Today I want to discuss the importance of early intervention, a sensitive topic everywhere but made more complicated in India because of social constraints.
If parents are concerned about their child’s development, what do they do? Who do they go to for information? They start by looking for input from friends, relatives, medical professionals, or even Facebook groups.
That period, when parents begin to see differences in their child’s behaviour or delays in their milestones, is stressful, to say the least. In other countries, the pediatrician is usually at the start of a system of identification and assessment. In India, we haven’t yet got to that level of organized identification and intervention. So, parents turn to familiar people for reassurance. In the process, they come across much misinformation.
The trouble is this misinformation is coupled with limited access to support during this confusing and tense period. In the Indian context, it is primarily the mother who must deal with family and social pressure. So when she notices a delay in her child’s development, many questions run through her mind.
- How will my spouse react?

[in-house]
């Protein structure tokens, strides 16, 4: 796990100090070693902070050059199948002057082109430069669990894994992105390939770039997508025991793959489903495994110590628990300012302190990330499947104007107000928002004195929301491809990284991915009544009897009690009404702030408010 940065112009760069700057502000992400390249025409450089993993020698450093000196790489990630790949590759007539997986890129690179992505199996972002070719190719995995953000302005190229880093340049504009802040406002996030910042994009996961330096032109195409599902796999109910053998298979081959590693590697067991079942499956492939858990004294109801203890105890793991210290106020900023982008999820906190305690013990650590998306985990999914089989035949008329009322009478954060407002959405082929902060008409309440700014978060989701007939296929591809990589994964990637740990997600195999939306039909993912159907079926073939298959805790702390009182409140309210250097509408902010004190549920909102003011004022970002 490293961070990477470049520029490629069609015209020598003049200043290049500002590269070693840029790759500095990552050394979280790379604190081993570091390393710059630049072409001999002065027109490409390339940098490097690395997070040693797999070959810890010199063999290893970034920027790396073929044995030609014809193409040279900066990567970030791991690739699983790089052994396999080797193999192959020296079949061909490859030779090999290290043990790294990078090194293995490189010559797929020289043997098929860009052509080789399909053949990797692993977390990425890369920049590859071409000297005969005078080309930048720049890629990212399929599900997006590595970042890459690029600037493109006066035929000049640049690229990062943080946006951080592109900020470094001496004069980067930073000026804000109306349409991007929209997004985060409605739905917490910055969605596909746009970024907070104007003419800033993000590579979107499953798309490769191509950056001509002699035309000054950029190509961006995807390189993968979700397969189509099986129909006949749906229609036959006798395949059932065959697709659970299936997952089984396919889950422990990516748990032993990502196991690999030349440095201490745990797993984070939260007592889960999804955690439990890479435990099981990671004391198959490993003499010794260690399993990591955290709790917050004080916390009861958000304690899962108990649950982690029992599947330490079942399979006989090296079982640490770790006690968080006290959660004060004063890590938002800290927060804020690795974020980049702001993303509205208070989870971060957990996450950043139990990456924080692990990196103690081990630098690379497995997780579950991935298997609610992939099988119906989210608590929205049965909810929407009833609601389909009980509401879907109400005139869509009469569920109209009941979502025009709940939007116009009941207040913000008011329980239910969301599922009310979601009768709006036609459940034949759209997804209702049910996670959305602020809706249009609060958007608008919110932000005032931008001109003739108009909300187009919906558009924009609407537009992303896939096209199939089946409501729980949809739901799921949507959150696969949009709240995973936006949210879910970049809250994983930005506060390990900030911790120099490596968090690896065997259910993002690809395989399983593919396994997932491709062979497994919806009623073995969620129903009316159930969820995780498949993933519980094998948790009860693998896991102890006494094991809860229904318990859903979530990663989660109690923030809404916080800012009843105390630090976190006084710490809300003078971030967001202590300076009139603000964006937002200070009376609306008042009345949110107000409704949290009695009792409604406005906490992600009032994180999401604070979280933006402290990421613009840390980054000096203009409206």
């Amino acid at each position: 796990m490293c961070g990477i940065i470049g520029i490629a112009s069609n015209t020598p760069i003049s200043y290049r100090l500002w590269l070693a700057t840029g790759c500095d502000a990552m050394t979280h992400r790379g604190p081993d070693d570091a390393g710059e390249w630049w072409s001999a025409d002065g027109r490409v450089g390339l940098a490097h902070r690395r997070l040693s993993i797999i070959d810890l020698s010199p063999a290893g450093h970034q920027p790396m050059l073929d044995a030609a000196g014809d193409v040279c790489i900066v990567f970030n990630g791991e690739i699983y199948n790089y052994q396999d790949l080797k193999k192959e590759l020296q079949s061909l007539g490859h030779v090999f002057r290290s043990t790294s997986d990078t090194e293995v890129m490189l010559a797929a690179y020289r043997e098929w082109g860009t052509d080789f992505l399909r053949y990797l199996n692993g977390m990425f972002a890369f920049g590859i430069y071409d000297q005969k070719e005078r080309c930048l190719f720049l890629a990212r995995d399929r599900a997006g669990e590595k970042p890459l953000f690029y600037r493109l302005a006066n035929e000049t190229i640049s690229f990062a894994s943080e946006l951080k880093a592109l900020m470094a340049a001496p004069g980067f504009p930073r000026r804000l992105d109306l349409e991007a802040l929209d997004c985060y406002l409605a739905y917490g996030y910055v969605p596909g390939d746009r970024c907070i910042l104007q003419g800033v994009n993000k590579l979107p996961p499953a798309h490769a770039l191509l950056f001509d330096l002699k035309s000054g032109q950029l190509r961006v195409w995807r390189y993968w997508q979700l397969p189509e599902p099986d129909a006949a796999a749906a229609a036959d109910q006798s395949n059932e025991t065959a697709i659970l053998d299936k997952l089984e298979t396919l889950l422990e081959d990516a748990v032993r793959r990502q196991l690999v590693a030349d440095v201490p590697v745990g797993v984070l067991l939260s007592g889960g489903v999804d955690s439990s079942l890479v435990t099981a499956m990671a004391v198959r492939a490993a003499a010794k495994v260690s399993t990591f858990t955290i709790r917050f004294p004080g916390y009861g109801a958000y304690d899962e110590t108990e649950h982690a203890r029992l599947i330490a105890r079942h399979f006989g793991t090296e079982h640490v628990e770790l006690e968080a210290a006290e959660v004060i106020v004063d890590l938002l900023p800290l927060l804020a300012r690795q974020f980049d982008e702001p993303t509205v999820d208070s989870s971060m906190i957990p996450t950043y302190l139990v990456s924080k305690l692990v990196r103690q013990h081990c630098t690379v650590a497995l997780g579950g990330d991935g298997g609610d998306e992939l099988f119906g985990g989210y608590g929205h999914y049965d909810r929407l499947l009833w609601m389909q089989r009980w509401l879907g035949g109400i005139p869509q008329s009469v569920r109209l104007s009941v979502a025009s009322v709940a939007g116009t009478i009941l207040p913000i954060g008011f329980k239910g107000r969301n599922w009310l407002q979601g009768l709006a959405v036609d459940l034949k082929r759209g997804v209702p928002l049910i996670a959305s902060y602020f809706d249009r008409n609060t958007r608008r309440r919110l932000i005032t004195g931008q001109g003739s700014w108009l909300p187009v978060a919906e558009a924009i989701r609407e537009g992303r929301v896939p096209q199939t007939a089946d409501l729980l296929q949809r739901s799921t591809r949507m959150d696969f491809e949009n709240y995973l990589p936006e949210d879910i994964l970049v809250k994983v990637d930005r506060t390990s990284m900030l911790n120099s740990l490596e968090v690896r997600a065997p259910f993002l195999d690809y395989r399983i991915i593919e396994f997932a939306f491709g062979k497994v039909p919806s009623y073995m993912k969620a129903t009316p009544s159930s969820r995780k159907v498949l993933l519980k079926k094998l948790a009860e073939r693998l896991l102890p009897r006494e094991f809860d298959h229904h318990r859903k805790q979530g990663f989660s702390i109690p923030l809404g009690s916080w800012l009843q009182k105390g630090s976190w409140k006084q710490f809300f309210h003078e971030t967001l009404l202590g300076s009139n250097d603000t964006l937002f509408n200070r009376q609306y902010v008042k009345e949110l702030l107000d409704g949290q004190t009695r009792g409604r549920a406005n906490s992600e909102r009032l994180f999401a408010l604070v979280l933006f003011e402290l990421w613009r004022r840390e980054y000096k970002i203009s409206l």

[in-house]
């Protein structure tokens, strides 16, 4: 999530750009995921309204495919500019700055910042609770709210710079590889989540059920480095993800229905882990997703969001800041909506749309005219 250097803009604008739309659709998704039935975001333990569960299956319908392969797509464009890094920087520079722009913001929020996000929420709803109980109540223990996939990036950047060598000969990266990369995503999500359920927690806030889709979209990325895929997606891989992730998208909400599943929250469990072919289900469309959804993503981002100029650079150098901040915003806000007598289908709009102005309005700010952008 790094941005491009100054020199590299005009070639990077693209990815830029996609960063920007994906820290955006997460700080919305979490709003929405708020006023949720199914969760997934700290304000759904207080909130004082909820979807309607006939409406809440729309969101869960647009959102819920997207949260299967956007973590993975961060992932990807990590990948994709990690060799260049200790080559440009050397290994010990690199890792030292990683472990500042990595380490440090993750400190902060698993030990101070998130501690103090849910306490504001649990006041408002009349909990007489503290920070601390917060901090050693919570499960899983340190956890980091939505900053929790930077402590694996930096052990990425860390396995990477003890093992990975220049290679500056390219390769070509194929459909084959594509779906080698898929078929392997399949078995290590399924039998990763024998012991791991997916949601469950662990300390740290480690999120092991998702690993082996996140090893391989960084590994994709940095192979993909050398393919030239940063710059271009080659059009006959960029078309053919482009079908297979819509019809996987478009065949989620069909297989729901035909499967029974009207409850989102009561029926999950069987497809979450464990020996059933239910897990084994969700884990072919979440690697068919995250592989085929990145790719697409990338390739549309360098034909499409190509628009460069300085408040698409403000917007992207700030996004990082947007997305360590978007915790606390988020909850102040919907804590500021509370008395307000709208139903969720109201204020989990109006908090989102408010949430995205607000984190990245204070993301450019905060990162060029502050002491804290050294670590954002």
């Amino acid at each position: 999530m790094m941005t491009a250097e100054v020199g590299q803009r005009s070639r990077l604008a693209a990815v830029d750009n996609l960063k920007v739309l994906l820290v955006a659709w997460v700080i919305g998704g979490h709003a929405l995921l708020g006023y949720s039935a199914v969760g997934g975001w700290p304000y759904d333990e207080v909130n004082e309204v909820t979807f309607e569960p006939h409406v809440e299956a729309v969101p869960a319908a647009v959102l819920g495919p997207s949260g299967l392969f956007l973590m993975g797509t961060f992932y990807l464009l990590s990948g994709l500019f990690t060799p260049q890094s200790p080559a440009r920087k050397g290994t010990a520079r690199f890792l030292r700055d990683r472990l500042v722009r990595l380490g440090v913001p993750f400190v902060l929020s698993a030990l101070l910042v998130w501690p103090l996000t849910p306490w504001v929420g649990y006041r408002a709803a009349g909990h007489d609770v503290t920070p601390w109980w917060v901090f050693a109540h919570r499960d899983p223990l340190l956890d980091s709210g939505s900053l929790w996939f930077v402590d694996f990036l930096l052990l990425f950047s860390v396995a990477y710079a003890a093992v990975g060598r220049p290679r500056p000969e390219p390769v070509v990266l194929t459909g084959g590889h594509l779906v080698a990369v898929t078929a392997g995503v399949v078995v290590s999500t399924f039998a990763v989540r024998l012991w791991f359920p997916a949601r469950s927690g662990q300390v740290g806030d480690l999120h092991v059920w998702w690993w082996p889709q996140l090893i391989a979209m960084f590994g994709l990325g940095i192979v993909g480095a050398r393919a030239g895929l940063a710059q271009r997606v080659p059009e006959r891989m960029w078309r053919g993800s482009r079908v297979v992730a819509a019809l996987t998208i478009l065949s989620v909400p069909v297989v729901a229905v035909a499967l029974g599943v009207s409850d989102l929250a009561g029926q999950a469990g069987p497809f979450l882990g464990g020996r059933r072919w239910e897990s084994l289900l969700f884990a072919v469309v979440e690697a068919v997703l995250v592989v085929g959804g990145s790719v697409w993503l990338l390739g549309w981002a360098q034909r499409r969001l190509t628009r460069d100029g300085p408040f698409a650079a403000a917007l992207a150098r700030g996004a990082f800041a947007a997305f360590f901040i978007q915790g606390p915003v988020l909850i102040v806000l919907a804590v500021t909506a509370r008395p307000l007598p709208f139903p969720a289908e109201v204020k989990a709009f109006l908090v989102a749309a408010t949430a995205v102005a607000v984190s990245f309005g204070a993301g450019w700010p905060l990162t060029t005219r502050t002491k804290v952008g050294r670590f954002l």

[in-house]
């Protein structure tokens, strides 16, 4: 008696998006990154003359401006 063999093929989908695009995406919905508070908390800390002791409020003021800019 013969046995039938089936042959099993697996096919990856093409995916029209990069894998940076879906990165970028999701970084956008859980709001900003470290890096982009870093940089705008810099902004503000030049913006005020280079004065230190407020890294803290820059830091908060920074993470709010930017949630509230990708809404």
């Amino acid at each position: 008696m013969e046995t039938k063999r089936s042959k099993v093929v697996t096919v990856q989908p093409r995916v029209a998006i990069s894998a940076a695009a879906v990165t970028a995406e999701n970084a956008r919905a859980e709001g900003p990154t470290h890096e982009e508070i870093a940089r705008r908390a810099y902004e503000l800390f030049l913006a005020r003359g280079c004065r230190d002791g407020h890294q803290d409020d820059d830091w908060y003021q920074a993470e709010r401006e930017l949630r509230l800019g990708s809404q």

- What will the in-laws say of a not so perfect child?
- How will extended family treat the child?
- What will schooling look like for the child with special needs?
- What does the future hold for my child?
As a result, many parents try to ignore any warning signs in their child’s development.
When the parent finally opens up about their child’s development or behaviour, the most common responses they hear include, “I was like that, and I’m fine now. My child was like that, but he is fine now. Enjoy your motherhood, mama. All children are like that. Don’t compare your child, don’t judge your child.”
Why do people rush to dismiss this parent’s concern? For some, it is the belief that denying the problem will make it go away. For others, it is because they are worried about their child’s development. Reading or listening to another parent share similar anxieties feels very threatening. If they can convince the other parent that there is no such thing as a delay, then they feel better about one’s own child. Let’s be honest! That’s an unhealthy emotional dependence! It’s a case of “I deny a problem, and I want you to deny the problem so that I can feel better about my situation.”
Let’s be honest! Will children indeed be fine without any support from us? Do children really catch up on their own?
Why is early intervention so crucial? Suppose a child gets help when they begin to show developmental delays or behavioural outbursts. In that case, you are taking care of your child’s needs before it blows up into something unmanageable! Early intervention is not to make your child like other kids. It is to enable your child to meet the milestones of typical development to the best of their ability.